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I ordered two chairs for my deck - now I have four, none of which is sturdy or complete enough to use, even in my attic...all customer service reps were very nice & told me to throw out the first two, that I did not do - then they sent me two more which are as bad or worse than the first shipment. No quality control over what is shipped - missing pieces, poor paint, broken arms, too much glue showing all over the chair, - I could go on & on - the base of one chair was cracked so no one could sit on it -,I'm sorry to report that that the four Folding Adirondack Chairs that we received in April 2012 are already chipping, cracking, and generally falling apart. At $189 a pop and with the great review from the WSJ, we thought we were purchasing a quality product that would last more than a few months. Please note these chairs are being used for standard wear and tear. I'm not sure what's changed in production since we purchased these. I can provide photos, if necessary.,Ordered two chairs. One was perfect. The other I had to drill the hole so the peg would fit and also had to glue a screw insert so it would hold the screw that attaches the arm. No big deal, but for the price I didn't think I should have to do that. Spice,My brother-in-law purchased two of these chairs for a cottage in northern Michigan. The chairs looked great, but the first time they were used, they broke. My brother-in-law weighs about 185 pounds. He sat in his chair for about ten minutes, when all of a sudden, we heard a loud crack. One of the slats that make up the seat had broken, for no apparent reason. We laughed it off. About that time, the chair my wife was sitting in broke the same way. My wife weighs about 135 pounds. They were both sitting peacefully when the breaks occurred. At this price, and with the Orvis name, I would expect better quality. When contacted, Orvis was good about offering replacements, but this should never happen. I'm currently making replacement slats in preparation for future breaks. We never had to do this sort of thing in the 1950s and 1960s when this sort of chair was so popular.,The chairs are finished well, and are comfortable, but the hinges are not strong enough to hold the chair together during daily use. It only took about 45 minutes of my sitting in the chair before it broke. The failure occured when the plastic carriage bolt sleeve in the forward part of the left armrest popped out. As a result my weight was thrown against the back of the chair, cracking it. The sleeve is now loose in the wood when I re-insert it. I might be able to fix it if I can find a longer carriage bolt and then place a washer and nut at the end to hold it in place. But then again, maybe not. Also not sure if sitting in the chair might not cause other carriage bolts to slip out elsewhere.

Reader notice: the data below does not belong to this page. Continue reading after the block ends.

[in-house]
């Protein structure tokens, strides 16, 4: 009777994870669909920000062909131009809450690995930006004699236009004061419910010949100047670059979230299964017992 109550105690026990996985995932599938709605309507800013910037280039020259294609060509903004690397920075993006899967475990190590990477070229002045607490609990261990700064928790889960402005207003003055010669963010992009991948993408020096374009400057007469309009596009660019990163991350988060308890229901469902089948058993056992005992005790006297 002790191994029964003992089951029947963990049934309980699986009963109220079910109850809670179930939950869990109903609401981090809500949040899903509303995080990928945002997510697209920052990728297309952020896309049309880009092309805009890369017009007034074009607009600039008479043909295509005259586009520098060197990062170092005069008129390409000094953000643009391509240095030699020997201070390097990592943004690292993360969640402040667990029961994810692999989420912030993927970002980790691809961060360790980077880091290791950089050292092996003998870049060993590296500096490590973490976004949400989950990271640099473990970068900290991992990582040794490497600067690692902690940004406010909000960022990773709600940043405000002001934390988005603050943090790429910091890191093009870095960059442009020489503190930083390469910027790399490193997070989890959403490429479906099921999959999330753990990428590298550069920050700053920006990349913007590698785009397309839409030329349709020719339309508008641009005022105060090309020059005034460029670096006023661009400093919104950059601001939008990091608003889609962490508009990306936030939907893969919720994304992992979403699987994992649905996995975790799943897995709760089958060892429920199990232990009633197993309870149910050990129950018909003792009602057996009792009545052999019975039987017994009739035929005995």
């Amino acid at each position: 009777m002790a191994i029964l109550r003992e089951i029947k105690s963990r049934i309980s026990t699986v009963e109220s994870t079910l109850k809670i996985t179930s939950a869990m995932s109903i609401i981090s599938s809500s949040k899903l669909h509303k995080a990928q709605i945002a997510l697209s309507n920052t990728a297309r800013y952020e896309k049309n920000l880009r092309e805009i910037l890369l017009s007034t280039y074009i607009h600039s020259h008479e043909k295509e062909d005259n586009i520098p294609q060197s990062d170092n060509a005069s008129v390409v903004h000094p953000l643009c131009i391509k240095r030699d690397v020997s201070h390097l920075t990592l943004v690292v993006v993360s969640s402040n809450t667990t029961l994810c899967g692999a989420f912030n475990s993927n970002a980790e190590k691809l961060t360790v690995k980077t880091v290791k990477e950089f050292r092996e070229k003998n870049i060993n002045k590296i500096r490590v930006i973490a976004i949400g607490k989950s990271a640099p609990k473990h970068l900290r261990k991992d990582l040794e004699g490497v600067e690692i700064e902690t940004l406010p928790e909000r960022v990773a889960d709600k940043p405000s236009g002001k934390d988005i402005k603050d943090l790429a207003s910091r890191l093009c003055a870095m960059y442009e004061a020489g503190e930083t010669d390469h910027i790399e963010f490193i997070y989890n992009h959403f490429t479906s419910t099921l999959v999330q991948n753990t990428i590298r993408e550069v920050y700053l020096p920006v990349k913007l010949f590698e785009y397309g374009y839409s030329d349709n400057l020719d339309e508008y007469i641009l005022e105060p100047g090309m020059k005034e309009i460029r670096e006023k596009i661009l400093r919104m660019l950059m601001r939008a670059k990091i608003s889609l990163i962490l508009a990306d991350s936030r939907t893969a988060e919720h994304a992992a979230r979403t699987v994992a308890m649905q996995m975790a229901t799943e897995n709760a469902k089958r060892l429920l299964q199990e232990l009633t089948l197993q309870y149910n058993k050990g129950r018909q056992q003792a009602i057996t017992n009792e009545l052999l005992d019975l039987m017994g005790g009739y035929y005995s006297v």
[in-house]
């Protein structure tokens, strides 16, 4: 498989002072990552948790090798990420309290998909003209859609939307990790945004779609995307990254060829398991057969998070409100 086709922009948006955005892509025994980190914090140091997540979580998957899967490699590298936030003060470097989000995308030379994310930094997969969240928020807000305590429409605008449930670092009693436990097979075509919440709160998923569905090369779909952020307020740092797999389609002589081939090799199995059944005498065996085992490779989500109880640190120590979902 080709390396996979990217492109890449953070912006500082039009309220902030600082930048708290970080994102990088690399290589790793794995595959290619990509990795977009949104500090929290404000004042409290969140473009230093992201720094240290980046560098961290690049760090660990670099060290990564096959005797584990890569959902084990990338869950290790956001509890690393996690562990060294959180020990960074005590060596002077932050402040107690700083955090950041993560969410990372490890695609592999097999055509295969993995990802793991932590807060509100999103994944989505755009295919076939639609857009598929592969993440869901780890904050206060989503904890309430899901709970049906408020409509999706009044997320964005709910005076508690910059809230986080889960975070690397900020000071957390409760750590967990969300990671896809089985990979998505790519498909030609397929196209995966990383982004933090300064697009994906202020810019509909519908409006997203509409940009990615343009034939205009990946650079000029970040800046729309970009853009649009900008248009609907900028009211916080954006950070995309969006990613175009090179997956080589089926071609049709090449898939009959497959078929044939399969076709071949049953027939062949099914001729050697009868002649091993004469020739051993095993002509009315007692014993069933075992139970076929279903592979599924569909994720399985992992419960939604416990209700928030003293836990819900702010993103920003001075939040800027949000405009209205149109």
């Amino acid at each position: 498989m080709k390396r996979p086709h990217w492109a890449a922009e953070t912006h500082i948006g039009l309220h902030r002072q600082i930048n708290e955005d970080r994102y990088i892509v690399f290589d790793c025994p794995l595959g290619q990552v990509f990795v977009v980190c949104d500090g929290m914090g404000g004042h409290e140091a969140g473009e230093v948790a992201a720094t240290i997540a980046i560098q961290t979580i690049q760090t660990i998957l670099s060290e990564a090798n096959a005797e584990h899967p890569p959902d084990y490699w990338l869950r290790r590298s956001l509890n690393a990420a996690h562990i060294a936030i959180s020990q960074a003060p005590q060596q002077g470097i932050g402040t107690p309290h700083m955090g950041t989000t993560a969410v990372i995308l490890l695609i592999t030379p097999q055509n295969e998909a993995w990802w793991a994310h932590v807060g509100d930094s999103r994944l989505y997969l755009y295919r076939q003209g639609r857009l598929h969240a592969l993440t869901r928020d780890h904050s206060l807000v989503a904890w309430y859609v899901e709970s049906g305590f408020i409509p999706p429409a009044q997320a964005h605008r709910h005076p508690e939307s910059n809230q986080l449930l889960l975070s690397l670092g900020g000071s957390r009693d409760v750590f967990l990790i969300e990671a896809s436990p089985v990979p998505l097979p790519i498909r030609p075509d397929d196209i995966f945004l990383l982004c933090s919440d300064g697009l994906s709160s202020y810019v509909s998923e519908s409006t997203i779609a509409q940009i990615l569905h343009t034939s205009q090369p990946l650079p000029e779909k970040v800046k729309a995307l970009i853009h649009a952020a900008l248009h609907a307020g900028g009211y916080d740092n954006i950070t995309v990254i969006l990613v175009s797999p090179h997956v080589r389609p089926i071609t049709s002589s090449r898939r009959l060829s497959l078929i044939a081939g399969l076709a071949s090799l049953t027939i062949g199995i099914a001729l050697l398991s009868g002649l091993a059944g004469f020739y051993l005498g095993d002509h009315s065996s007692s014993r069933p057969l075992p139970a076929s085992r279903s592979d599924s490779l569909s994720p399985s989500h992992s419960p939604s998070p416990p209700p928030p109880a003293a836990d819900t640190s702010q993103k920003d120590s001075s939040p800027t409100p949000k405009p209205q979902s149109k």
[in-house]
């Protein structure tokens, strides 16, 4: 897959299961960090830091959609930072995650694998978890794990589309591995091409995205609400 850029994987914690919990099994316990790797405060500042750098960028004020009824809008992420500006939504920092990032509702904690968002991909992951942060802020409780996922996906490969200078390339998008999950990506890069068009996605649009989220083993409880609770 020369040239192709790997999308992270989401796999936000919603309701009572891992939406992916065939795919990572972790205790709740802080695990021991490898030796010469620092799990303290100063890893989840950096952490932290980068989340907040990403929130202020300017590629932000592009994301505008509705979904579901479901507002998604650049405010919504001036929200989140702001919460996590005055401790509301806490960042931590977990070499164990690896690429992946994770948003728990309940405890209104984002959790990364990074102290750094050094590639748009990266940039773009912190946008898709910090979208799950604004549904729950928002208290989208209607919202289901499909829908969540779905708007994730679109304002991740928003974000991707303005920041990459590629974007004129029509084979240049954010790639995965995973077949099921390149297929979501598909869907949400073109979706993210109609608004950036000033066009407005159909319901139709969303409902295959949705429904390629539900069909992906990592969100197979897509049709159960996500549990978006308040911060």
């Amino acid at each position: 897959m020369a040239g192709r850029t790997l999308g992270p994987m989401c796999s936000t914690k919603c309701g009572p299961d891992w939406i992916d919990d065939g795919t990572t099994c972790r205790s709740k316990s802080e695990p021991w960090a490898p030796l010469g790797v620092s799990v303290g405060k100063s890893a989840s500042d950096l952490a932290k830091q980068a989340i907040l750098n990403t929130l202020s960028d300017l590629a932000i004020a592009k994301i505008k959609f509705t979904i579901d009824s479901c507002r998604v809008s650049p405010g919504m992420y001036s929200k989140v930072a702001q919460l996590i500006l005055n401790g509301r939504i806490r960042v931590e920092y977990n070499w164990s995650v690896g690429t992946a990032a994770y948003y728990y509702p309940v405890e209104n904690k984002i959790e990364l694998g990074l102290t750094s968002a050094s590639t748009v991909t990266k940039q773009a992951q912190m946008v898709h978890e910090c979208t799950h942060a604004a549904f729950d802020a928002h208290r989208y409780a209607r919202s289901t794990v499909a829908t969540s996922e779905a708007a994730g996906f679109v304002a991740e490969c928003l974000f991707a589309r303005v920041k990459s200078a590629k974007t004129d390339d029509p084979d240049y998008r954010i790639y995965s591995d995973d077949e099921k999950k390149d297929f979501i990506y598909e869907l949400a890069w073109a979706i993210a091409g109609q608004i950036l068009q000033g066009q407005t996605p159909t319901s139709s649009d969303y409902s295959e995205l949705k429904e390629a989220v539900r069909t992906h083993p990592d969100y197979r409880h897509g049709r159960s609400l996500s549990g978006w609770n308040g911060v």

Most adirondack chairs do not fold. If these chairs were all of one piece, they would probably be strong enough. But if you want a folding chair then they need to have much sturdier hardware and attachment at the hinges.
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